Red Sox Lineup: Going up Against Nationals Ace Max Scherzer on Jackie Robinson Day

After deciding to postpone Thursday’s game against the Blue Jays in protest of the Jacob Blake shooting in Wisconsin, the Red Sox will open up a 10-game homestand and three-game weekend series against the Nationals on Friday.

Left-hander Martin Perez will be making his seventh start of the season for Boston, and he’ll be opposed by vaunted right-hander Max Scherzer for Washington.

Perez is coming off his best outing of the year in which he held the Orioles to one run on five hits, one walk, and six strikeouts over seven strong innings of work last Saturday.

More significantly, the Venezuelan southpaw topped out at 95 mph with his four-seam fastball. He credits that increase in velocity to a revamped weight-lifting routine.

In two lifetime starts against the defending World Series champion Nationals, Perez owns a career 6.30 ERA and .841 OPS against over 10 total innings pitched.

Scherzer, meanwhile, has not been at his best so far this season even though the Nationals are 4-2 in his six starts.

Through his first six outings of 2020, the three-time Cy Young Award winner has posted a 4.31 ERA and 3.76 FIP over 31 1/3 frames of work.

Despite those somewhat surprising numbers, Scherzer does have a strong track record at Fenway Park, as the 36-year-old hurler owns a lifetime 3.13 ERA and .711 OPS against in five prior outings and 31 2/3 innings pitched in Boston.

Here is how the Red Sox will be lining up behind Perez and against Scherzer to begin things on Jackie Robinson Day:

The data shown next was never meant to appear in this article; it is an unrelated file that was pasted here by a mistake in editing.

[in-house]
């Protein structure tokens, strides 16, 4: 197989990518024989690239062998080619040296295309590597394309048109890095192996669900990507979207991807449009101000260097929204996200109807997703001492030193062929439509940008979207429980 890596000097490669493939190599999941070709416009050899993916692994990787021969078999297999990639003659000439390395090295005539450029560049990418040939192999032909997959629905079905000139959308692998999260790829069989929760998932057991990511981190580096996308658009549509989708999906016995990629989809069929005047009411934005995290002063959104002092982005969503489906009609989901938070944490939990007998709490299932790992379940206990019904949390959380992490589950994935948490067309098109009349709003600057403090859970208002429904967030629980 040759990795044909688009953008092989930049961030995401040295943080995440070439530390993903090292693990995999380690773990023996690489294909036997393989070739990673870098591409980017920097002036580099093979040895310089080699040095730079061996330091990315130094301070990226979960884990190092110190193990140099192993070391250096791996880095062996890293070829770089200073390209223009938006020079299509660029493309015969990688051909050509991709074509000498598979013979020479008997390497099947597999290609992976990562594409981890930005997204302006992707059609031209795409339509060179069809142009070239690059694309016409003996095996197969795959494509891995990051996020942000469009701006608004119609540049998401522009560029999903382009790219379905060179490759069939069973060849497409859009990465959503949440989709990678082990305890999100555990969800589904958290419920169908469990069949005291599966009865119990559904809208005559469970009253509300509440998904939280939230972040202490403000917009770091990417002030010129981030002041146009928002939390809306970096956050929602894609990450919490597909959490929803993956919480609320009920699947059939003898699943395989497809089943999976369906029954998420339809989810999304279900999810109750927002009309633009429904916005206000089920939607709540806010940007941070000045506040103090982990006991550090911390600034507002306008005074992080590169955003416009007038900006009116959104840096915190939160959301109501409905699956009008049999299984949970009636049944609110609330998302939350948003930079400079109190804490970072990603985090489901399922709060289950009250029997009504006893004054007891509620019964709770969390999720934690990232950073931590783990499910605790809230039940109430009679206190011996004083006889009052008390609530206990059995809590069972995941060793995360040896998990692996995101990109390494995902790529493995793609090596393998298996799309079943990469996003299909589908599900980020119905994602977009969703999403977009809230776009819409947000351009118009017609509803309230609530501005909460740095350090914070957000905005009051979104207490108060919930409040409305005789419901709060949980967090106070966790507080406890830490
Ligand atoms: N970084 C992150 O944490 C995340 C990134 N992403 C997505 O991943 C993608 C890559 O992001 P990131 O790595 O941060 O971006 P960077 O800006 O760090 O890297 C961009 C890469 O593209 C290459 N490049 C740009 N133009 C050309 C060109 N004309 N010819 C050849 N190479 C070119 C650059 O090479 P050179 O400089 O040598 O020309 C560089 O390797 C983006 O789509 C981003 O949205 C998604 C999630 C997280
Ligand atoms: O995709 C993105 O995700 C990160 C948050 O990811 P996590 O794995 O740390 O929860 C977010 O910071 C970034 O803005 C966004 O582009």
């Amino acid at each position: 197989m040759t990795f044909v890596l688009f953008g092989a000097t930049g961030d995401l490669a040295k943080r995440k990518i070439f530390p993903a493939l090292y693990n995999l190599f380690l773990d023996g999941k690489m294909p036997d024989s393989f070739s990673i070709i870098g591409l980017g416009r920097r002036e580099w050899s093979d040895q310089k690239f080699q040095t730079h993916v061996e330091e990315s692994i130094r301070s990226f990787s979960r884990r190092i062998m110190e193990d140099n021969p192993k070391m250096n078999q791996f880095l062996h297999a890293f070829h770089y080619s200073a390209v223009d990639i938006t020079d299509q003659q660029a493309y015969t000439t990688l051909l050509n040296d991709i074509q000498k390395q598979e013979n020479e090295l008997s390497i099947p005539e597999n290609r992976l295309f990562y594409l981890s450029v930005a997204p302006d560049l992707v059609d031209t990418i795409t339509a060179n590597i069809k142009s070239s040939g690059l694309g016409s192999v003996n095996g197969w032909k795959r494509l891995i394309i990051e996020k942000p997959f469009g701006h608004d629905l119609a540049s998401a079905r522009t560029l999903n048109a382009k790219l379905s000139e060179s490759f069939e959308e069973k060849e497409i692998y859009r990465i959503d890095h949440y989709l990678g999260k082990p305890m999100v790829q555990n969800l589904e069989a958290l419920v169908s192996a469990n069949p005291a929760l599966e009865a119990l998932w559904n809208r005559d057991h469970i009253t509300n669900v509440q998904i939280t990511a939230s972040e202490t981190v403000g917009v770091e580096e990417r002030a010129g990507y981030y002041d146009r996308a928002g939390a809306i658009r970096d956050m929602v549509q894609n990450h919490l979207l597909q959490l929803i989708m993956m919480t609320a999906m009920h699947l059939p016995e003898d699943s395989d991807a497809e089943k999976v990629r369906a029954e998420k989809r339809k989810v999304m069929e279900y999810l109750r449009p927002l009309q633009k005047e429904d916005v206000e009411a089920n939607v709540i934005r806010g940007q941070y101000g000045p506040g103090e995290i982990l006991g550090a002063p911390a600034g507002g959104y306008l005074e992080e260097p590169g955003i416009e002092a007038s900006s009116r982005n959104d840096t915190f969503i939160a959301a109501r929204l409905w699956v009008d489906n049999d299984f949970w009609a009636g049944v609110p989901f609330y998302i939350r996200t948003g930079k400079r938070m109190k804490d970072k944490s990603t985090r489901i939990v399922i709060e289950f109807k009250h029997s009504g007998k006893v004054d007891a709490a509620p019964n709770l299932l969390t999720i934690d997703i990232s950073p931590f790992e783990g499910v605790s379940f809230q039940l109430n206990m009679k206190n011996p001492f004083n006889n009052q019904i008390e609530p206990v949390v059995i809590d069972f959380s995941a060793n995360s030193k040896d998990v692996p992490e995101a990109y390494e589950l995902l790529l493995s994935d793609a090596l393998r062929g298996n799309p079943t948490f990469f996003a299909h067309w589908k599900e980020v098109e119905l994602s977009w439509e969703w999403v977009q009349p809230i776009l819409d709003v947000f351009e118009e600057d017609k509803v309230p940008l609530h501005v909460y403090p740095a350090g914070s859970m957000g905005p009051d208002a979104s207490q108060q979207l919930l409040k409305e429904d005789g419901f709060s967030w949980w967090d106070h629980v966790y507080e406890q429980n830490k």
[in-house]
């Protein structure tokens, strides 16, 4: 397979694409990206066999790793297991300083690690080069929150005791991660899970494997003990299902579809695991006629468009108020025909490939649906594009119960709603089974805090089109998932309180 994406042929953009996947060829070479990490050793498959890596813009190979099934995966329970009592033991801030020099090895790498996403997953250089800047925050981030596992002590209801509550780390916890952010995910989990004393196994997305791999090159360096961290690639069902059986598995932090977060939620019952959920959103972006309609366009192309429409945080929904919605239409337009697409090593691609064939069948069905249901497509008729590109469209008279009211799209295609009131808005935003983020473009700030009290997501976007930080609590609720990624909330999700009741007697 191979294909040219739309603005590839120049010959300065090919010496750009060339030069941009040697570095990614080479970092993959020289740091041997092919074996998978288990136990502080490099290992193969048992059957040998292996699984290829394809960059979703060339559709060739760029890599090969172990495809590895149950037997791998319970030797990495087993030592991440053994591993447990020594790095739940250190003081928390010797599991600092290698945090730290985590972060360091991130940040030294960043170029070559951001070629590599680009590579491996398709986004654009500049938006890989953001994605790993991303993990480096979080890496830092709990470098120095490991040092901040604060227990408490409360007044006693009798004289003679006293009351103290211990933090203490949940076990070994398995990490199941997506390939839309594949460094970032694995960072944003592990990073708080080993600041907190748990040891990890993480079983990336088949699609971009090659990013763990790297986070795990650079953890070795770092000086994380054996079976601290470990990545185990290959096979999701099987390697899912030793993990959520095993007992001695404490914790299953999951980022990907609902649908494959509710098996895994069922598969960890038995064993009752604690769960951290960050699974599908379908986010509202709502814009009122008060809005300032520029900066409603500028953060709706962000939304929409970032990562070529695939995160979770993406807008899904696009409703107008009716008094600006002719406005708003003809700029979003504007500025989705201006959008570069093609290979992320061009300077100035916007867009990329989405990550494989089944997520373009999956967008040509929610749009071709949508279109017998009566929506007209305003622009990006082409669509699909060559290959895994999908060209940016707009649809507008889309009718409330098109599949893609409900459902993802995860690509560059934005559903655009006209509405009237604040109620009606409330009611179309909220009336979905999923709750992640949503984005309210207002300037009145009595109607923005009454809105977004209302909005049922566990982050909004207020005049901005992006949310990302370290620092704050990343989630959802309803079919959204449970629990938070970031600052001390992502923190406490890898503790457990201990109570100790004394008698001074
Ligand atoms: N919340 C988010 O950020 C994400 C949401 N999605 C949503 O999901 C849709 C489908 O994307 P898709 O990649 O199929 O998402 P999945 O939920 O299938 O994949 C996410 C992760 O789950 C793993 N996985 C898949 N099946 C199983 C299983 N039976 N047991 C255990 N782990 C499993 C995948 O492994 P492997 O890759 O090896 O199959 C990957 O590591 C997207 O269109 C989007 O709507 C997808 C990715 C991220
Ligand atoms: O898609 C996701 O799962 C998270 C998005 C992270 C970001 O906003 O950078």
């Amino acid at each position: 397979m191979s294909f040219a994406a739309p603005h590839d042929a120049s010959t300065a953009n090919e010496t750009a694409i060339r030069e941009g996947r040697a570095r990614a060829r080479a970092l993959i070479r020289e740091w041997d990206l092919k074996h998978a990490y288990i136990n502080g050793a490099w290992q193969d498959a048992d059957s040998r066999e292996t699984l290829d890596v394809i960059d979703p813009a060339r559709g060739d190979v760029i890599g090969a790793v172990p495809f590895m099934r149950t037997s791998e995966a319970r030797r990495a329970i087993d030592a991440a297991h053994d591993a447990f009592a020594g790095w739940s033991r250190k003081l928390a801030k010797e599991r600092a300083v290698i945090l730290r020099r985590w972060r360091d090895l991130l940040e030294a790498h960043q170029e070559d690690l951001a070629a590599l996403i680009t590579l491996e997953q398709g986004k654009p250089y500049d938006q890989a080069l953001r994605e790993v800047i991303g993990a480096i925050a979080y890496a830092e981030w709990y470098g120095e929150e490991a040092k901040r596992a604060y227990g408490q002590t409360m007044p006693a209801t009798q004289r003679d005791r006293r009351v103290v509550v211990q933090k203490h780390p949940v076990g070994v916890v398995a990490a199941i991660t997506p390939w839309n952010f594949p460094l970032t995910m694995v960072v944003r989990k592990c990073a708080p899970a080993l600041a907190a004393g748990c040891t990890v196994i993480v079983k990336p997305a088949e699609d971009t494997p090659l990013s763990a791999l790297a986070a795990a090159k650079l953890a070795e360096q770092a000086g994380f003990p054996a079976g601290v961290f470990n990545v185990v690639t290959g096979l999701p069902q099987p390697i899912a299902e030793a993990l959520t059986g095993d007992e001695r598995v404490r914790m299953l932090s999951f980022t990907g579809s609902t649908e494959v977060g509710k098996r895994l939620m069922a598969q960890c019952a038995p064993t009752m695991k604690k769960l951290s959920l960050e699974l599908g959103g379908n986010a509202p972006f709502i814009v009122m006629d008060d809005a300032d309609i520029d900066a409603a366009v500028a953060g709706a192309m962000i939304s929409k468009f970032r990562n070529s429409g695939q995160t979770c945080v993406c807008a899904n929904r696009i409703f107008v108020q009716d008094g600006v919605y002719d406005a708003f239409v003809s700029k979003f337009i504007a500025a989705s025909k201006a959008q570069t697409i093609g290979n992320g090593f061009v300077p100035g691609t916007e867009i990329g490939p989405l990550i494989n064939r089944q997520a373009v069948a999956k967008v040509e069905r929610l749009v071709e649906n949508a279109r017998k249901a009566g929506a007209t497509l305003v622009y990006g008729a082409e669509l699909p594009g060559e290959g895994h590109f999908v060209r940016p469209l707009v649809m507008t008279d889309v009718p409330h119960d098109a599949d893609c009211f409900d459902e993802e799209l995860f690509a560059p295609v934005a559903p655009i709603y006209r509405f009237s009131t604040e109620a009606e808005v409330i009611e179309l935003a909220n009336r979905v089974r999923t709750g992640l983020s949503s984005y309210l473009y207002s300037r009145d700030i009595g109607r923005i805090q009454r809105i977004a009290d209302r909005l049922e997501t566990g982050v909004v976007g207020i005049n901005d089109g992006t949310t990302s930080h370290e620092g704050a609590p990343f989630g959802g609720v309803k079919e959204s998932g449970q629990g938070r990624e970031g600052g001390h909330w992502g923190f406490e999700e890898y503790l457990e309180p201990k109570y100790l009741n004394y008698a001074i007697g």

Among the nine hitters that make up this lineup we have grown accustomed to seeing, J.D. Martinez and Kevin Pillar have taken Scherzer deep twice before in their careers, while Mitch Moreland has one career homer off the Nats ace.

Also worth noting here is the fact that Alex Verdugo has two hits in three career at-bats while facing off against Scherzer, which is somewhat prevalent considering the 24-year-old is leading off for Boston in this one.

First pitch Friday, which again is Jackie Robinson Day, between the previous two World Series champions is scheduled for 7:30 p.m. eastern time on NESN and WEEI. Red Sox going for win No. 11 in game No. 32.

Red Sox Held Emotional Team Meeting Before Postponing Game Against Blue Jays on Thursday To Protest Jacob Blake Shooting

In following Jackie Bradley Jr.’s lead to not play their game against the Blue Jays on Thursday, the Red Sox collectively made a statement of utmost significance. That being, ‘Things need to change in the United States.’

Despite how many positive qualities this country has, it has its fair share of negative ones as well. That much has been on full display in the days following the August 23 shooting of Jacob Blake in Kenosha, Wisconsin.

Blake, a 29-year-old Black male, was shot by police in the back seven times, which according to his father has left him paralyzed from the waist down.

That incident has spurred outrage throughout several professional sports leagues in the United States and has resulted in NBA and NHL playoff games and WNBA, MLS, and Major League Baseball regular season games being postponed as a sign of protest from players.

In the Red Sox’ case, as previously mentioned, Bradley Jr. made the choice to not play on Thursday. As the lone Black player on Boston’s active roster, Bradley Jr., as well as first base coach Tom Goodwin, was fine if the rest of the team played. That did not happen, however, as the contest was eventually called off.

Prior to making that important decision as a group, Red Sox players and staff held a meeting at around 4 p.m. eastern time in the visitor’s clubhouse at Sahlen Field to talk things over. Among the topics that were discussed, Bradley Jr., Goodwin, and assistant athletic trainer Brandon Henry went into detail about what they have had to endure as Black men in the U.S.